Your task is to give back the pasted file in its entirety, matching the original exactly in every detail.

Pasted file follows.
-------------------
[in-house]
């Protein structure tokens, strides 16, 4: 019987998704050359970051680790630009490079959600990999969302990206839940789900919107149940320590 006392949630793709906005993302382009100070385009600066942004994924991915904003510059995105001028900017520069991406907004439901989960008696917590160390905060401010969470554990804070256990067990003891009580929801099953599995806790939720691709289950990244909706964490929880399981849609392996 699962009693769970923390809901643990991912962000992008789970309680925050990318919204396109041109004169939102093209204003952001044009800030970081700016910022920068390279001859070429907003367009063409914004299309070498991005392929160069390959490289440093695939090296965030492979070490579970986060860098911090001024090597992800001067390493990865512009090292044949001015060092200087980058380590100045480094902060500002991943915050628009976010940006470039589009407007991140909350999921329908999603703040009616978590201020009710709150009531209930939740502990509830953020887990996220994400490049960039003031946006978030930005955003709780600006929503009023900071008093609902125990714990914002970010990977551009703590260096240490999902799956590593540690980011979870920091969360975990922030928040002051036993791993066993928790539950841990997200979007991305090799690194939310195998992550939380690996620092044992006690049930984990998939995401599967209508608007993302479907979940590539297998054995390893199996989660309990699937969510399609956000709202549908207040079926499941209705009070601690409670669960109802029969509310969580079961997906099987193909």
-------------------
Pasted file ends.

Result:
[in-house]
């Protein structure tokens, strides 16, 4: 019987998704050359970051680790630009490079959600990999969302990206839940789900919107149940320590 006392949630793709906005993302382009100070385009600066942004994924991915904003510059995105001028900017520069991406907004439901989960008696917590160390905060401010969470554990804070256990067990003891009580929801099953599995806790939720691709289950990244909706964490929880399981849609392996 699962009693769970923390809901643990991912962000992008789970309680925050990318919204396109041109004169939102093209204003952001044009800030970081700016910022920068390279001859070429907003367009063409914004299309070498991005392929160069390959490289440093695939090296965030492979070490579970986060860098911090001024090597992800001067390493990865512009090292044949001015060092200087980058380590100045480094902060500002991943915050628009976010940006470039589009407007991140909350999921329908999603703040009616978590201020009710709150009531209930939740502990509830953020887990996220994400490049960039003031946006978030930005955003709780600006929503009023900071008093609902125990714990914002970010990977551009703590260096240490999902799956590593540690980011979870920091969360975990922030928040002051036993791993066993928790539950841990997200979007991305090799690194939310195998992550939380690996620092044992006690049930984990998939995401599967209508608007993302479907979940590539297998054995390893199996989660309990699937969510399609956000709202549908207040079926499941209705009070601690409670669960109802029969509310969580079961997906099987193909």